So how do you cope with exam stress? It’s hard to find a happy medium for your child to cope with exam stress. Some stress is good, it helps them focus. But we must keep them grounded. Here’s what worked for us:
1 Self belief
2 Changing the mood
It’s easy for us as parents to tell your teen not to worry, it will all work out! But if they are about to sit major exams, then chances are they are not taking this advice on board. We had to use a few techniques to get the message through.
Let me share what helped in our house to get the job done.
We all experience stress in our lives on a day to day basis. But learning to deal with it is the key to being able to cope. This year we are in the unusual position that both of our teenage children are studying for state exams.
Our eldest, a daughter is in her final year of high school and our son is just finishing elementary.
Our daughter is a complete self starter, pushes herself to the absolute limits and always achieves what she sets out to do. However in the run up to her pre exams, it became apparent that her biggest challenge was not her knowledge but her faith in herself.
How do you convince your seventeen year old teen that she has done enough study and work to achieve the grades she needs. To be honest it is a very difficult dilemma to be in.
I know she has put so much work into her senior cycle since the get go but she is listening to her peers discussing how many hours of study they are doing each night. Mostly quite dubious in my opinion.
Also teachers telling her class that they haven’t done enough work and they are all going to fail. How can people that are there to teach, and get all these kids to the finish line think that such negativity could possibly be in any way positive?
So how do we get her past this? These exaggerated study plans by her peers are fake. The teachers comments are not being directed at you.
Please believe in yourself
But since the beginning of time, teenagers don’t listen to parents advice. So we have to find a way of getting through to them without them thinking we’re talking trash.
I trawled the internet looking for advice. No parent wants to walk into their childs room and see them surrounded by books and in floods of tears.
And most articles say the same thing, make sure you are supporting them, make sure they are taking enough breaks, make sure they are eating enough when studying. But I couldn’t find anything to manage a lack of self belief.
Changing the mood
And so I tried the only thing that I knew. Humour. I found that if I could change her humour then she could lift herself out of her negative belief. I also found an article about ‘Tapping’.
The idea is that you tap gently with two fingers on your face or neck and concentrate on the rhythm to take your mind off the stressful situation. It had a positive effect and felt that it calmed her down.
There are other methods of calming, such as counting to ten or gentle meditation, thinking of pleasant memories. It’s basically just trying to get them to place themselves in a different space momentarily to readjust their thoughts so they can refocus and get back to a good headspace where they can concentrate on what’s important.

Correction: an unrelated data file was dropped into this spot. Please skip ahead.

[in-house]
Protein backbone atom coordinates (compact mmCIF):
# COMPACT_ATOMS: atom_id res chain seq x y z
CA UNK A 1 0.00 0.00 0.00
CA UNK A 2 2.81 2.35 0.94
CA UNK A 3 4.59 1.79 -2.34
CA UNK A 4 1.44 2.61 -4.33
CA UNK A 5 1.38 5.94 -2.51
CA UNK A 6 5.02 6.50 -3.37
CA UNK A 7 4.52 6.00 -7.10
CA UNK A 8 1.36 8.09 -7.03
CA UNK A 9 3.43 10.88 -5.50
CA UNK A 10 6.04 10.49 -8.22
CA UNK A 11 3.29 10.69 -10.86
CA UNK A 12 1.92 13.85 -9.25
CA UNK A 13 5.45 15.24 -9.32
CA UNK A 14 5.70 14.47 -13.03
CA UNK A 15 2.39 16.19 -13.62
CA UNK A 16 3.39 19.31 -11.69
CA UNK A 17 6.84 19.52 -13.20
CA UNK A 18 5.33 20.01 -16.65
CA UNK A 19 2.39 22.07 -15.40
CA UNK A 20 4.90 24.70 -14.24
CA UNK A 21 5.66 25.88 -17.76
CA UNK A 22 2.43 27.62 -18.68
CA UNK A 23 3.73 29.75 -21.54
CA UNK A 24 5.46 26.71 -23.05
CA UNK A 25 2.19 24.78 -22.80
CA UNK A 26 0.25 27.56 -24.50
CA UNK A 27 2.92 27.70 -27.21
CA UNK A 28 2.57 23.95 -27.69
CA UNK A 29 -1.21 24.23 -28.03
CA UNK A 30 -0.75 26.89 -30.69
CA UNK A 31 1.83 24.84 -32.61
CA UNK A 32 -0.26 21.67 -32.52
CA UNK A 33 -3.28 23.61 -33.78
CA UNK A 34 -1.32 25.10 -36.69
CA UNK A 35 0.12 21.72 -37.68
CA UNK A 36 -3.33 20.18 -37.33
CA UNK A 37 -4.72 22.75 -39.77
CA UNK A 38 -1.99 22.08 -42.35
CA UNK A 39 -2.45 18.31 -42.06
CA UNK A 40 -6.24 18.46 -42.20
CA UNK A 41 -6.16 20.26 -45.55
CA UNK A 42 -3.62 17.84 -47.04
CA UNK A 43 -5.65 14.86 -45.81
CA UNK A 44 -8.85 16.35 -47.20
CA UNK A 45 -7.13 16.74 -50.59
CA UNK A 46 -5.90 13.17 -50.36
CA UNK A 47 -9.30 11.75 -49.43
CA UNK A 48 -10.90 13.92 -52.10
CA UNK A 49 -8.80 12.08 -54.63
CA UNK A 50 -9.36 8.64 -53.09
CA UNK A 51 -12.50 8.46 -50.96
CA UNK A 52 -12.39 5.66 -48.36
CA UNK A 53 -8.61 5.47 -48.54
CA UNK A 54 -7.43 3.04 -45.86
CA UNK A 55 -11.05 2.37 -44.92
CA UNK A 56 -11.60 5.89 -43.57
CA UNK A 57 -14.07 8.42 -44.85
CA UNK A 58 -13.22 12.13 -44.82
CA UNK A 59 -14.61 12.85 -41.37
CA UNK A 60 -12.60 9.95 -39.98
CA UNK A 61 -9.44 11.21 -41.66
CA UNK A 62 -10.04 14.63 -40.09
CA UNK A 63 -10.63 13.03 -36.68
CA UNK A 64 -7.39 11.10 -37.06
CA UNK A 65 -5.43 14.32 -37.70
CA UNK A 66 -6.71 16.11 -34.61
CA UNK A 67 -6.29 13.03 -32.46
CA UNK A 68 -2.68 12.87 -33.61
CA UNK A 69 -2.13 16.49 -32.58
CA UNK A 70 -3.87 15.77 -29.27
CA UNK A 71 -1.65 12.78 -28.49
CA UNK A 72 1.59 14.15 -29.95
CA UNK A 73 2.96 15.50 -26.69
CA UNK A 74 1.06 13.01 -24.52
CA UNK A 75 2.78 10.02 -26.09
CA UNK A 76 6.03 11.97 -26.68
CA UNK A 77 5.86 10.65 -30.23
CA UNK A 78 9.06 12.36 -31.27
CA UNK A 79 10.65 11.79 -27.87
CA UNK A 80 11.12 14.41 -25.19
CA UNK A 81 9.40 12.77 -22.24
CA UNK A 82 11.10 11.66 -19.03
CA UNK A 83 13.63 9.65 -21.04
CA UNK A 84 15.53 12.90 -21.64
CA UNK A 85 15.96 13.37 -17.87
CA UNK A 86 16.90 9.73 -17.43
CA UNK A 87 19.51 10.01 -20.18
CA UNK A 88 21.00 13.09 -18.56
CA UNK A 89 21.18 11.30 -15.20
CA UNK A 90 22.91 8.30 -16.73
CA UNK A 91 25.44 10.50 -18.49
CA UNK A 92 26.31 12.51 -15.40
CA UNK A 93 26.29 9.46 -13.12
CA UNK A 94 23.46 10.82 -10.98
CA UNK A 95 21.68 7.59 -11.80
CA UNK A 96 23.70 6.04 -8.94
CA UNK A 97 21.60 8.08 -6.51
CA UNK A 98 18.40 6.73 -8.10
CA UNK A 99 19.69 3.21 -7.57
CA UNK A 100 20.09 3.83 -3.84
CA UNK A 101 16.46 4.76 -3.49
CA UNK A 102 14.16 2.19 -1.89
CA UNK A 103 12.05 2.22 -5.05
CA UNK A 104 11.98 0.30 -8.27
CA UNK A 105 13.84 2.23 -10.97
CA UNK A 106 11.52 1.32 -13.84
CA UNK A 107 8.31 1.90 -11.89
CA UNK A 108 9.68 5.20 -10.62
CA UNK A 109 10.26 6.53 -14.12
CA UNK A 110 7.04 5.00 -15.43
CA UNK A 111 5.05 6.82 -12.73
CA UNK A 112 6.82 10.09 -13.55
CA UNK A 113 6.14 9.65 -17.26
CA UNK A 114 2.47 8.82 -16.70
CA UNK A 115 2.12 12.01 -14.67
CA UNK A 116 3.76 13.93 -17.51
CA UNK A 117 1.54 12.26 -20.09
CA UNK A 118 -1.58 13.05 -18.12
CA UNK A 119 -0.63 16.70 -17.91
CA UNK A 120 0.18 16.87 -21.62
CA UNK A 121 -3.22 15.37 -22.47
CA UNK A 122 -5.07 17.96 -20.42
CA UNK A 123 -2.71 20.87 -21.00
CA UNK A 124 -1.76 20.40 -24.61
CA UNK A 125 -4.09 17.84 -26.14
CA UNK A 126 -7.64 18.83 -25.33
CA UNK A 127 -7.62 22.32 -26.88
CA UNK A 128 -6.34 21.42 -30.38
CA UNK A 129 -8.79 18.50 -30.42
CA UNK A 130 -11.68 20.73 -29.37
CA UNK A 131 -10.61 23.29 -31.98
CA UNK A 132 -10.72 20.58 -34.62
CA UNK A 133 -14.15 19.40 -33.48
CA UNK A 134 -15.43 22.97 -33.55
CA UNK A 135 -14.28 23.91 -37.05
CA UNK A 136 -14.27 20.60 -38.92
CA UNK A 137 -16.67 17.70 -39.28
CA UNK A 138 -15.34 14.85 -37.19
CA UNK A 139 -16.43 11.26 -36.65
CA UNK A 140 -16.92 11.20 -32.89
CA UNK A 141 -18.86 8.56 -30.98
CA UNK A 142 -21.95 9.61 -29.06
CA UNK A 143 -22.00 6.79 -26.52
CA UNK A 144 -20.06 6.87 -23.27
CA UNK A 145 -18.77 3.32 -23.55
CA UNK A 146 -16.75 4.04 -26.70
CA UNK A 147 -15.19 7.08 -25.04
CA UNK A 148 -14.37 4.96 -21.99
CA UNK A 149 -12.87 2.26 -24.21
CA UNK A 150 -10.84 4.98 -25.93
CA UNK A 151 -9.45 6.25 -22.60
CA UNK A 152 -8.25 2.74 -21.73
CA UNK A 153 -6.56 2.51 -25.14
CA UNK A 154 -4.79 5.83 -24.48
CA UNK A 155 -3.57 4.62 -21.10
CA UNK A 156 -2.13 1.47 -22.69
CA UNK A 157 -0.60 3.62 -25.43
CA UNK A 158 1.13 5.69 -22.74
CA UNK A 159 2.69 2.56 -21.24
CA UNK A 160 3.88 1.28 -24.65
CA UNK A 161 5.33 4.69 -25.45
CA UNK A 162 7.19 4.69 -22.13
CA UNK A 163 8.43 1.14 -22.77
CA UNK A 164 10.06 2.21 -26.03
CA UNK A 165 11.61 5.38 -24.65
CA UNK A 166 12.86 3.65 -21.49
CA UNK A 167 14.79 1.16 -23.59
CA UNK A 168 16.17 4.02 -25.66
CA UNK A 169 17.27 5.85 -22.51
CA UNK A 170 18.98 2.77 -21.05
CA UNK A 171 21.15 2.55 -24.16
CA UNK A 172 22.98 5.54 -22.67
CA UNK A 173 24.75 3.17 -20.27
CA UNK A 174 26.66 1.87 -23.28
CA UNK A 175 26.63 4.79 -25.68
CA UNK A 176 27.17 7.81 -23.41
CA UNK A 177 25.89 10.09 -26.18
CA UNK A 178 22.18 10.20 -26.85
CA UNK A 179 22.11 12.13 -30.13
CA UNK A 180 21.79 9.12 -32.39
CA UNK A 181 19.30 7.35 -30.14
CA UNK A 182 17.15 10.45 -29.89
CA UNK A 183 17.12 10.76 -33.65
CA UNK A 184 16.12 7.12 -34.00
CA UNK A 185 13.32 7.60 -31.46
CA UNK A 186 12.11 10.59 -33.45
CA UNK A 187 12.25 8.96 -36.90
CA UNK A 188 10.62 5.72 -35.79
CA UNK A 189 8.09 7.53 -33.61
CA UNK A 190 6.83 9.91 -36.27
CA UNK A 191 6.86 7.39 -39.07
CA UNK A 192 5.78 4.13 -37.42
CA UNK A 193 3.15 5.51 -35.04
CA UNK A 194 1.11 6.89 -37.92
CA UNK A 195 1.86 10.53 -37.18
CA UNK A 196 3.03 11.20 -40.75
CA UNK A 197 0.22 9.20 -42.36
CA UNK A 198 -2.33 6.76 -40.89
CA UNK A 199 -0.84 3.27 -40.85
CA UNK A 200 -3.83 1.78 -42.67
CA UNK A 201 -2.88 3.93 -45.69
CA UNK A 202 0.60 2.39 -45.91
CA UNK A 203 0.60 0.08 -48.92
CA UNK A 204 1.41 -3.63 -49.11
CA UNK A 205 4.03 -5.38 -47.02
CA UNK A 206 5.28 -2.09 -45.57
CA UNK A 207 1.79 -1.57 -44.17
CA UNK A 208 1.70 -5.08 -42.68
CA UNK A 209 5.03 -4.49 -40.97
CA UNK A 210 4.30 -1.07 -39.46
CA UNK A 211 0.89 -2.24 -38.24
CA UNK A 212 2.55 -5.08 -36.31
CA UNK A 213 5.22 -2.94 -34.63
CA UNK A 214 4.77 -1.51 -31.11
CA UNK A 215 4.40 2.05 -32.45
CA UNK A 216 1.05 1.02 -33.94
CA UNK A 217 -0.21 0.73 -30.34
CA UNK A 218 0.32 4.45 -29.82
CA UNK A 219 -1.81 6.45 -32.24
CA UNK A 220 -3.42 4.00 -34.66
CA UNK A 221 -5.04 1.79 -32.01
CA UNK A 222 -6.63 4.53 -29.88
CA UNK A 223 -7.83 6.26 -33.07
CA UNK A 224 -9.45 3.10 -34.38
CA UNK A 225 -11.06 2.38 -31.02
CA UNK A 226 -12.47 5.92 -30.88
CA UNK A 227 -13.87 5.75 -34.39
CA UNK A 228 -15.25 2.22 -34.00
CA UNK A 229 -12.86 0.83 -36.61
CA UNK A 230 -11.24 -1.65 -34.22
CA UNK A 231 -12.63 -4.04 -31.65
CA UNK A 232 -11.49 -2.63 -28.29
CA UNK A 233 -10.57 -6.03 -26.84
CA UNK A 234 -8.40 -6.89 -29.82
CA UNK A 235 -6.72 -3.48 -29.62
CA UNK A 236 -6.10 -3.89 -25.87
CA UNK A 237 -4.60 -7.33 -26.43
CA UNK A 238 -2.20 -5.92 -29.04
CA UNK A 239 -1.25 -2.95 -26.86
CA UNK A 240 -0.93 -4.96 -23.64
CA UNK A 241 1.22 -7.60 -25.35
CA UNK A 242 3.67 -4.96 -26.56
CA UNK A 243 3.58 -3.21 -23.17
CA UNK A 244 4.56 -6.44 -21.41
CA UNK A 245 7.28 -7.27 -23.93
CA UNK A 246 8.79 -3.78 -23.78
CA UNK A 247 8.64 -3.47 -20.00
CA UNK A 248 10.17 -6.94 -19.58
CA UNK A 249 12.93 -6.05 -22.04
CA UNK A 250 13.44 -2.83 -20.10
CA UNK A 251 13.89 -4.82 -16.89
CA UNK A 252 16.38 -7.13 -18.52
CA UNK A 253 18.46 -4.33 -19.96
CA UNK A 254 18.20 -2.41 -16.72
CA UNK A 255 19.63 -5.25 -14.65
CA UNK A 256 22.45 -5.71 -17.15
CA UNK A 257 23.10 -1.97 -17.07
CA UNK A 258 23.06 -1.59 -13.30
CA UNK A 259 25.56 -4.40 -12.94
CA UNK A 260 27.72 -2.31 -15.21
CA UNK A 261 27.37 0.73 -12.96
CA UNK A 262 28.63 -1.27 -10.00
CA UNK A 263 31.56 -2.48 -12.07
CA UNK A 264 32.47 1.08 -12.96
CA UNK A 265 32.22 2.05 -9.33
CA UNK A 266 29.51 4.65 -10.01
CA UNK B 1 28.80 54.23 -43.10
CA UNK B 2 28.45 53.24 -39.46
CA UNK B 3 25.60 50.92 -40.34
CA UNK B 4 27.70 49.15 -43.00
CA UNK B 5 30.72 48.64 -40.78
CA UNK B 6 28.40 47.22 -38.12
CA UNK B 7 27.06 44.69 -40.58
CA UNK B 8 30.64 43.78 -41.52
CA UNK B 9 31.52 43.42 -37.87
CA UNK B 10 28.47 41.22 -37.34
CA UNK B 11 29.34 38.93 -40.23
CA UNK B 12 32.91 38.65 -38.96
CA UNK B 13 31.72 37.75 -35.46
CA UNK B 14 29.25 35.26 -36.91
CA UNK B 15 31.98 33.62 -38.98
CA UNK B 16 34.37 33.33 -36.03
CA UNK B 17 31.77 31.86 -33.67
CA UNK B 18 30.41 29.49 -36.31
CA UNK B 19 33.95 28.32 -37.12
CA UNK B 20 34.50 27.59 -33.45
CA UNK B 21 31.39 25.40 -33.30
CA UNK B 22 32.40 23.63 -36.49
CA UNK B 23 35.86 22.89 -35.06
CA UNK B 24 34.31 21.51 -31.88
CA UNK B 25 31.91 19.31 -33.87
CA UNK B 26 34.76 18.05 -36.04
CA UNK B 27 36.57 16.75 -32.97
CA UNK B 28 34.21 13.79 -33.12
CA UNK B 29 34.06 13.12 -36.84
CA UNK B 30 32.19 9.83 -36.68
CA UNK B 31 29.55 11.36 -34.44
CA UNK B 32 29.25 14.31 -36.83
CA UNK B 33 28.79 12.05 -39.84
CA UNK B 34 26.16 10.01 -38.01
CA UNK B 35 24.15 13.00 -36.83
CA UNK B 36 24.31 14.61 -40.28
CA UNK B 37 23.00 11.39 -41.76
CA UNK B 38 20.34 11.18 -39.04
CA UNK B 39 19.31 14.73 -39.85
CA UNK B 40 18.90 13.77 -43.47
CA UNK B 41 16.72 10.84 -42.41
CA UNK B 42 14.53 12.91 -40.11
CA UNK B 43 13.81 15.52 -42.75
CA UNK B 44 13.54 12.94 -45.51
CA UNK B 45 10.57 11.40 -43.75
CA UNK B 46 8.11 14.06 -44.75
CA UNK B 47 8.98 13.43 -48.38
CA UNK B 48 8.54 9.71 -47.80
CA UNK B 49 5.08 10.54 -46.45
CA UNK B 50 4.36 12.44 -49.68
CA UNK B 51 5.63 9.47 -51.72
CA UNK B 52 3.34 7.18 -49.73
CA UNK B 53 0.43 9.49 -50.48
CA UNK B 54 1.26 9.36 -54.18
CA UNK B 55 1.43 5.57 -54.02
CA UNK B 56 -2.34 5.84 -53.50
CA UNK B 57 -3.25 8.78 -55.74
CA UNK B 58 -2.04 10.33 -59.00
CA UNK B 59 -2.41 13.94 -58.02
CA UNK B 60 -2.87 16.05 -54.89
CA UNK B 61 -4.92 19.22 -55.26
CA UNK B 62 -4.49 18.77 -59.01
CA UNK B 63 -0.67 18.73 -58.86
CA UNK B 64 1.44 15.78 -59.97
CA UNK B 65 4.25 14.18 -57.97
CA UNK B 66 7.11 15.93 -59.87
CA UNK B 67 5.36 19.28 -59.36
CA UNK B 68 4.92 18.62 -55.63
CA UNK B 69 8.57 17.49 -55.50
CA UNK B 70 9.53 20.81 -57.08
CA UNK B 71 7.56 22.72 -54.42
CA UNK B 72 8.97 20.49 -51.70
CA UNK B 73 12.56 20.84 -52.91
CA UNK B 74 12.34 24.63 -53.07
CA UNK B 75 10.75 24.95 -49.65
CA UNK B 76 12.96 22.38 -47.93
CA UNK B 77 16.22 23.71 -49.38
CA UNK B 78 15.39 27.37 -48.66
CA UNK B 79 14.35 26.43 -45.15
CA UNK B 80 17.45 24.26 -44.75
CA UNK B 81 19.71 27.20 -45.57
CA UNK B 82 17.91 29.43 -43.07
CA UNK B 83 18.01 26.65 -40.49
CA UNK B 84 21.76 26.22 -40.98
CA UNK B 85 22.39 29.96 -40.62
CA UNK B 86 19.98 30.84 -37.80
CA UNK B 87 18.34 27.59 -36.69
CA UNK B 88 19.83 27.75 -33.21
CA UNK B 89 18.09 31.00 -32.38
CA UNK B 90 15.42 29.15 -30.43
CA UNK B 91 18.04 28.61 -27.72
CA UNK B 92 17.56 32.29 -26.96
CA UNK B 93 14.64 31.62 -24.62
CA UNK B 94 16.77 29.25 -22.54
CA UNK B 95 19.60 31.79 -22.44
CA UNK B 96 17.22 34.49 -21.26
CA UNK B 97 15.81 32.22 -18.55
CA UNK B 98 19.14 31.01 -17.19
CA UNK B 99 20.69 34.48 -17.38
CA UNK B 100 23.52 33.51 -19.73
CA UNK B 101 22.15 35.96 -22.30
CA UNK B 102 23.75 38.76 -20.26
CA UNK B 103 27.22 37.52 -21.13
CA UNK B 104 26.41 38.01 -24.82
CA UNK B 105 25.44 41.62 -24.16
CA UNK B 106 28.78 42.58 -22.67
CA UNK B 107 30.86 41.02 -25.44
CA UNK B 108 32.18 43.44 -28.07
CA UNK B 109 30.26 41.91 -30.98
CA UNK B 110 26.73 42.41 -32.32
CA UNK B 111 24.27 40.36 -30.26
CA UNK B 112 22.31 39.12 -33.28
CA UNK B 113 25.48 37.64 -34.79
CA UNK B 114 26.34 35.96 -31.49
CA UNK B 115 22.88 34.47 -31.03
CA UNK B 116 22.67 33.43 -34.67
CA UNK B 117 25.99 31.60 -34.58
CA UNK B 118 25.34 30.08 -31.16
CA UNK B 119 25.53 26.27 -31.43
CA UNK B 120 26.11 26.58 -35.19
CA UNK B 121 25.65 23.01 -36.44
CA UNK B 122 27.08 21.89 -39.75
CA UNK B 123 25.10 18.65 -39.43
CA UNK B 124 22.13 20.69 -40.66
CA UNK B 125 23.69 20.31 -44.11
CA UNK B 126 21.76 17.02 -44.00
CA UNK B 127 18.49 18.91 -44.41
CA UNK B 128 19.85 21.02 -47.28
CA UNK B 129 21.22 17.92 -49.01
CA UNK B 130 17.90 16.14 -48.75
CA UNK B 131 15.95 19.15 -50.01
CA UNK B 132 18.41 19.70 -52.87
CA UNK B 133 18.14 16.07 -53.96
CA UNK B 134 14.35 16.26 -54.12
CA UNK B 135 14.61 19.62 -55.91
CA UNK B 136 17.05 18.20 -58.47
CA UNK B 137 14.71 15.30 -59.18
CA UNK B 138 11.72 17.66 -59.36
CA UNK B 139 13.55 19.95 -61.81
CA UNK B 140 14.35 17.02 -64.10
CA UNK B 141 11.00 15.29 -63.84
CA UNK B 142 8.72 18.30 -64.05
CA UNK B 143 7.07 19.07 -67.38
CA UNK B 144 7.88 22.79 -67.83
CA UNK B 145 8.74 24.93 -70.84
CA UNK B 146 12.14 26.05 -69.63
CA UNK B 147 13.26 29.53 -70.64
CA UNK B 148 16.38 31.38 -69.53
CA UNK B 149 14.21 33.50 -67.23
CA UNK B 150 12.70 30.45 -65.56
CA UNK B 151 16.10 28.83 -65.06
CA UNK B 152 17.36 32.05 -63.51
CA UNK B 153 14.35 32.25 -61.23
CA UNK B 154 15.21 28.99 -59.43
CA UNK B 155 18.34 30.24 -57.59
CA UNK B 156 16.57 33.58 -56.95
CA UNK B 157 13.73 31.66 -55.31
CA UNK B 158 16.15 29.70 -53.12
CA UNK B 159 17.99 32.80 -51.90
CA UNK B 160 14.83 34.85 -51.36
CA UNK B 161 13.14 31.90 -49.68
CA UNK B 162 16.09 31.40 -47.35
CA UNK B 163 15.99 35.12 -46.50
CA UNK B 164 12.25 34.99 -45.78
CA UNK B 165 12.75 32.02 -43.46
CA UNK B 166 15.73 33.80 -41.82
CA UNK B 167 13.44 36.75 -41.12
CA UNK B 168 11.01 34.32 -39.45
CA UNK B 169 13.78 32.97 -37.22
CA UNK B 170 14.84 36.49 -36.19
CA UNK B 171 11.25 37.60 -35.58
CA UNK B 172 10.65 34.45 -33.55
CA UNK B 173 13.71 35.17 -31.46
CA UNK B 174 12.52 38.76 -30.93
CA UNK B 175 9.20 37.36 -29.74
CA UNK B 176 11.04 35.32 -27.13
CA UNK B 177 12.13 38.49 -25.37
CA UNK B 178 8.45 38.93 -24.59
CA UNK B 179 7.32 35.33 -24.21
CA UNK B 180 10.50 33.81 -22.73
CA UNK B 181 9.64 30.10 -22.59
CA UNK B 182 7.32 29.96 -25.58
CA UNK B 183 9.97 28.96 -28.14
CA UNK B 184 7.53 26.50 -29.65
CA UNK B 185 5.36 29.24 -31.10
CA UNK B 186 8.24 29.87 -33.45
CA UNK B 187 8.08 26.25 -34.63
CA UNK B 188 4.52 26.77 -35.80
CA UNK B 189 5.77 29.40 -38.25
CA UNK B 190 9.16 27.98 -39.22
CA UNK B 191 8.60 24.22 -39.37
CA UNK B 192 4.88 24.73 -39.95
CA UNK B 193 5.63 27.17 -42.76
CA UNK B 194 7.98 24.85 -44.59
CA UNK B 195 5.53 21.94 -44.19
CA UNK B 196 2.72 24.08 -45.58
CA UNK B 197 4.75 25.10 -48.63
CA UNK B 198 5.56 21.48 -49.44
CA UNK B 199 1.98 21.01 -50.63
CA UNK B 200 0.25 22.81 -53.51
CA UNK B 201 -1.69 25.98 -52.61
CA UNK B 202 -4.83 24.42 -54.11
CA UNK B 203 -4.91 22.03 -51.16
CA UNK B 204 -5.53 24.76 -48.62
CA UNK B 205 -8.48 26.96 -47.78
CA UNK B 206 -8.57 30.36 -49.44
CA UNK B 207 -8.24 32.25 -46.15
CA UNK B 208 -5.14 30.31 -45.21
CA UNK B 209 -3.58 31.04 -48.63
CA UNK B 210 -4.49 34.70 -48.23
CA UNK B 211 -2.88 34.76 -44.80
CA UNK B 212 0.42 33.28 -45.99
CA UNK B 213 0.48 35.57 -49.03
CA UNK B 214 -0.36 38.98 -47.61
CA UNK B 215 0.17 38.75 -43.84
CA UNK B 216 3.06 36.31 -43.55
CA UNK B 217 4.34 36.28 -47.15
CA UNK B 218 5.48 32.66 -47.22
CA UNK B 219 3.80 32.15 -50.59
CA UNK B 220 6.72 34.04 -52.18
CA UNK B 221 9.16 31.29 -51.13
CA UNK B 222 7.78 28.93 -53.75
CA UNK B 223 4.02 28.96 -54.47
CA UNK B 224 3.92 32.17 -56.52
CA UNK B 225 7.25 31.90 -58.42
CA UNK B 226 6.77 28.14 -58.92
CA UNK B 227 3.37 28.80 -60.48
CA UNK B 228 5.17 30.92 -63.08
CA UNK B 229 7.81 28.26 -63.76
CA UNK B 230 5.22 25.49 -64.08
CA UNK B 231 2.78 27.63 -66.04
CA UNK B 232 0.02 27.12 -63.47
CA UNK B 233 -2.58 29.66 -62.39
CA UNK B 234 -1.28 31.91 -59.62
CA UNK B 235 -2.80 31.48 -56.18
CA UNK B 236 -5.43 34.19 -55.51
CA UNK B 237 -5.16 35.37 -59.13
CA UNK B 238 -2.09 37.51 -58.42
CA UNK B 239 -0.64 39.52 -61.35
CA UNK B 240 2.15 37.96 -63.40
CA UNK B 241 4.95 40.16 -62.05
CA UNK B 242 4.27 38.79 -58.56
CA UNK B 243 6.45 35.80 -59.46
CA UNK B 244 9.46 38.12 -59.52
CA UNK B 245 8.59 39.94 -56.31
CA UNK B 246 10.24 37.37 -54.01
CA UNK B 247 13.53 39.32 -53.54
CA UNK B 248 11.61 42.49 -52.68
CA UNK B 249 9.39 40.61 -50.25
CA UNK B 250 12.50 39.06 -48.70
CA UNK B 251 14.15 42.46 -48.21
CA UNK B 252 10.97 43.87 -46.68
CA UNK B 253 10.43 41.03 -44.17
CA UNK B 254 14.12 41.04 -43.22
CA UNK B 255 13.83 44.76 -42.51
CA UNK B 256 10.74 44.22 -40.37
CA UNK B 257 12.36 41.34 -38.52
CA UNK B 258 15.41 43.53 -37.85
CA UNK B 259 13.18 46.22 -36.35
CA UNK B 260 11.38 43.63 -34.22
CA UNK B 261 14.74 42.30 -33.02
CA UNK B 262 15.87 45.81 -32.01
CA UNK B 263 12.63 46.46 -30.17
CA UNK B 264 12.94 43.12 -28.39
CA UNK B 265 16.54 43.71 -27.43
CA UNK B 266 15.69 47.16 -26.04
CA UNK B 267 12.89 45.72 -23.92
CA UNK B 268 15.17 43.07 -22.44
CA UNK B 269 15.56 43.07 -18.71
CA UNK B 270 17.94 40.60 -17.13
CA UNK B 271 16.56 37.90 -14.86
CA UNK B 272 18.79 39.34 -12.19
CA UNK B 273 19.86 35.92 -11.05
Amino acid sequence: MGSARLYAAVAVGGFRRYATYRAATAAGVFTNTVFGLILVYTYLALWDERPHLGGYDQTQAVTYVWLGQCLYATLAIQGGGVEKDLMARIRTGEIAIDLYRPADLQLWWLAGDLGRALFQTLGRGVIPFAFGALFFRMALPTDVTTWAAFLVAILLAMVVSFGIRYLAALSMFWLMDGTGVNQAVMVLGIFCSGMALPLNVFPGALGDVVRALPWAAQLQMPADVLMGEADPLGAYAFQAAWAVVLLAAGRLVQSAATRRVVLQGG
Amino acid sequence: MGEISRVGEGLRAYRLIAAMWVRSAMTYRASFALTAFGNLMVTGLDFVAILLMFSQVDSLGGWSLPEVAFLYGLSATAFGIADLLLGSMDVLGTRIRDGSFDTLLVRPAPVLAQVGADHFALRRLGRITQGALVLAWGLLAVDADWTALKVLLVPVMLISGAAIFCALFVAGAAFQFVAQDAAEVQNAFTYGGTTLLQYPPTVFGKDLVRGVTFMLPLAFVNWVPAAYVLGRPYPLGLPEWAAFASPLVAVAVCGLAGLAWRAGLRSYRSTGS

At the end of the day if they are not focussed then it doesn’t matter how much study they are doing, little or none of it is being retained.
Once the exams began she actually began to relax a great deal. It’s an overwhelming feeling of the unknown. She was getting so anxious about ‘the exams’ she couldn’t see past them.
She couldn’t acknowledge all the work and study she had done and that she was actually prepared and so as the days went by and the end was in sight she began to take on board what we had been saying.
It’s very important that they are prepared. You can do a little study and pass a class test or two but only by putting in the hours can you truly feel that you are ready for final exams.
They are testing your knowledge for two to three years and this can only be achieved by hard work. We found that whatever was available, study notes, extra textbooks, tutoring, if they need them, then make them available.
However, we always need to be sure that your child actually wants the extra help. If your son/daughter is in their final year they should be mature enough to know that this is important. They need to want it.
The stress our daughter was feeling wasn’t because she hadn’t done enough work but because her biggest obstacle was herself. She had lost the confidence to know that she could do it.
Everyone has anxiety when they are being tested. It’s human nature, no one wants to fail. You want to make people and yourself proud. But this becomes an issue if it takes over and you can’t think of anything else.
And so if you can teach your child a coping method such as tapping, or counting to ten, thinking of something pleasant, it will hopefully be able to alleviate some anxiety and enable them to calm themselves enough to get the job done.
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Tara Cunningham is a Mum and Graphic Designer. My children's education has always been very important to me. I feel that if you are willing to put in the time they will appreciate the effort.
I hope that you find our thoughts and ideas useful and interesting.